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A closer look at the issue of body cameras and Cambridge police

The patch of a Cambridge police officer during a special Cambridge City Council meeting about the police killing of Sayed Faisal on Jan. 18.Matthew J. Lee/Globe Staff

City governed by ideologies rather than common sense

Your Jan. 21 editorial on the fact that Cambridge police still do not use body cameras illustrates the fundamental problems of a city governed by ideologies rather than common sense and what’s best for the public welfare (“No more excuses. Cambridge police should use body cameras.”).

The circumstances surrounding the tragic shooting by the Cambridge police of Sayed Faisal, reportedly a man in a state of great distress, will never be known. This is because the ever politically correct Cambridge City Council couldn’t balance vague privacy concerns with the overriding public interest in transparent law enforcement. The council opted to please the fringe group du jour. This sad revelation is emblematic of a city whose municipal leaders are more focused on idyllic bicycle lanes than the real complexities of urban life.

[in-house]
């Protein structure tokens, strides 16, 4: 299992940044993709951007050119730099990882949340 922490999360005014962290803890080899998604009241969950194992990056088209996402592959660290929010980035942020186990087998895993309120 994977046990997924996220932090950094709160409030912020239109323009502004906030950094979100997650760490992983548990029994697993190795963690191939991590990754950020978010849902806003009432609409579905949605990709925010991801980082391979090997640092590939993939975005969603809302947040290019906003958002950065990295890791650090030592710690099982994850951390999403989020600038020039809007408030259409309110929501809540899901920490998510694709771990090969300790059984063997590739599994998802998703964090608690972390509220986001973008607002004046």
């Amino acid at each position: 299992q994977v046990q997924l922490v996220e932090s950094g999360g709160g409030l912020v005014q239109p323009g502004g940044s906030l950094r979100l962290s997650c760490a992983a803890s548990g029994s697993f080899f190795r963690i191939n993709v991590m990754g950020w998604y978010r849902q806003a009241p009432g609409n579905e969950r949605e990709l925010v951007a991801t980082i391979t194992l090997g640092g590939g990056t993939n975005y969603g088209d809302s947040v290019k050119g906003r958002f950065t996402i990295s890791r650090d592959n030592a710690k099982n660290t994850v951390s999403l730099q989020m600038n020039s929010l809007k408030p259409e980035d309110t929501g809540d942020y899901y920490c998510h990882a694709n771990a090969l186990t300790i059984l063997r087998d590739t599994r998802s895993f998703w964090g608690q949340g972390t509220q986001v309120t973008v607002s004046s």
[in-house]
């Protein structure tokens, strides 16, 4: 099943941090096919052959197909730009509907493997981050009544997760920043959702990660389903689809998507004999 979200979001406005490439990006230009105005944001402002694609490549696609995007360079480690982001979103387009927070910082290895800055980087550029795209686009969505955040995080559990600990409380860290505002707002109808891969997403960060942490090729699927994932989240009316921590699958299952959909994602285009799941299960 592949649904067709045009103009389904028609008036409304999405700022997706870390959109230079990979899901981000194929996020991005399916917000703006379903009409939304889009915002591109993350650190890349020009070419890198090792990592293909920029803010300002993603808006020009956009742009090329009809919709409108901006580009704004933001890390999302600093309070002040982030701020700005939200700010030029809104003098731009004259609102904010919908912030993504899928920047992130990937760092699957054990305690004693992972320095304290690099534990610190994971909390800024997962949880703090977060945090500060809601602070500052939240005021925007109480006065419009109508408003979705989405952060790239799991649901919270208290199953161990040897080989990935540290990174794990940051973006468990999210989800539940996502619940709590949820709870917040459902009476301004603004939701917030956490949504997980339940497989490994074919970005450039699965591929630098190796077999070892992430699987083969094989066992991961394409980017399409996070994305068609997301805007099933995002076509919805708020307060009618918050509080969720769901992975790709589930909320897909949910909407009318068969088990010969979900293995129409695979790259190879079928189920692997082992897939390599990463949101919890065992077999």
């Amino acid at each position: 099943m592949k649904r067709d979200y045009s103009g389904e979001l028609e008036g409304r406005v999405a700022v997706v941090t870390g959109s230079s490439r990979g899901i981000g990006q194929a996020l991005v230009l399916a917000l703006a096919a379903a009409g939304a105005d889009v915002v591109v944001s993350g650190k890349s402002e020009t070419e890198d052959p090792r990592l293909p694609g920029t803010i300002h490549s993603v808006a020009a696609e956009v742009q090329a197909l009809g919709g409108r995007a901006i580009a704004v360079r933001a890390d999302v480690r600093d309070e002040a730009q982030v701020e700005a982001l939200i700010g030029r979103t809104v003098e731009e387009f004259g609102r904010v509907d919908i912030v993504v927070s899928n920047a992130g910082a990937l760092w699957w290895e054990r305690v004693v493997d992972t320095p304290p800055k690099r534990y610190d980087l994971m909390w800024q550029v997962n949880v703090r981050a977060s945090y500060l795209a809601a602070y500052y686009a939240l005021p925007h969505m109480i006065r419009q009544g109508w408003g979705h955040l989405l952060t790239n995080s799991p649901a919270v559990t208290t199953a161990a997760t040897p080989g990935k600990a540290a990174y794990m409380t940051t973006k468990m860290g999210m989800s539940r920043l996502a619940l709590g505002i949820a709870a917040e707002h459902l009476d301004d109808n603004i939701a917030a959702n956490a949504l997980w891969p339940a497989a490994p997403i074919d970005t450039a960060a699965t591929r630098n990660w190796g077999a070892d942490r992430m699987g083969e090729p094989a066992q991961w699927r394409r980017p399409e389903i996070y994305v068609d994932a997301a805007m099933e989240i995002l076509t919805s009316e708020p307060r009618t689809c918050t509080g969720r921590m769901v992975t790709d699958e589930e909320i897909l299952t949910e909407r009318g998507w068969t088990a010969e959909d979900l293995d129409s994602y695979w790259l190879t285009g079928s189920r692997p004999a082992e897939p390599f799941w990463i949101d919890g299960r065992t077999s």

Barbara Anthony


The writer is a senior fellow at the Pioneer Institute, former undersecretary of the state Office of Consumer Affairs and Business Regulation, and a former senior fellow and associate of the Center for Business and Government at the Harvard Kennedy School.

In the case of police shooting, that was no ordinary knife

In your editorial concerning body cameras for Cambridge police officers, the Globe spoke about a “knife” that the deceased party reportedly was carrying before he was killed by the police in Cambridge. In previous Globe articles, the knife was described as a kukri knife. But in your editorial, it was just a knife?

A kukri knife is one of the most dangerous edged weapons available. Then again, when it comes to talking about the police, I’m not surprised that the Globe would leave out part of the story to get its point across.

Greg Cronin